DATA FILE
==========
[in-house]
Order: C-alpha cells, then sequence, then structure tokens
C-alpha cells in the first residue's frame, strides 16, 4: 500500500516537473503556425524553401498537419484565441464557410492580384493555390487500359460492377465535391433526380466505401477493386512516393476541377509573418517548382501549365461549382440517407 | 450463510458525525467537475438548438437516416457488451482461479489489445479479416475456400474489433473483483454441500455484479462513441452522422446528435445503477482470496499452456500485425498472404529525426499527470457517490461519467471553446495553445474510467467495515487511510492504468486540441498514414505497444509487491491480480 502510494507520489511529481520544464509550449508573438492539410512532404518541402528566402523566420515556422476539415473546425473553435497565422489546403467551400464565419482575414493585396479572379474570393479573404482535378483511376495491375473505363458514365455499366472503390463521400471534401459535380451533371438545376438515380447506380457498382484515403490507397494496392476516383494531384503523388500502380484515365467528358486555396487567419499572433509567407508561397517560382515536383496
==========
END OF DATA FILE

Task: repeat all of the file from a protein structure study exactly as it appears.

[in-house]
Order: C-alpha cells, then sequence, then structure tokens
C-alpha cells in the first residue's frame, strides 16, 4: 500500500516537473503556425524553401498537419484565441464557410492580384493555390487500359460492377465535391433526380466505401477493386512516393476541377509573418517548382501549365461549382440517407 | 450463510458525525467537475438548438437516416457488451482461479489489445479479416475456400474489433473483483454441500455484479462513441452522422446528435445503477482470496499452456500485425498472404529525426499527470457517490461519467471553446495553445474510467467495515487511510492504468486540441498514414505497444509487491491480480 502510494507520489511529481520544464509550449508573438492539410512532404518541402528566402523566420515556422476539415473546425473553435497565422489546403467551400464565419482575414493585396479572379474570393479573404482535378483511376495491375473505363458514365455499366472503390463521400471534401459535380451533371438545376438515380447506380457498382484515403490507397494496392476516383494531384503523388500502380484515365467528358486555396487567419499572433509567407508561397517560382515536383496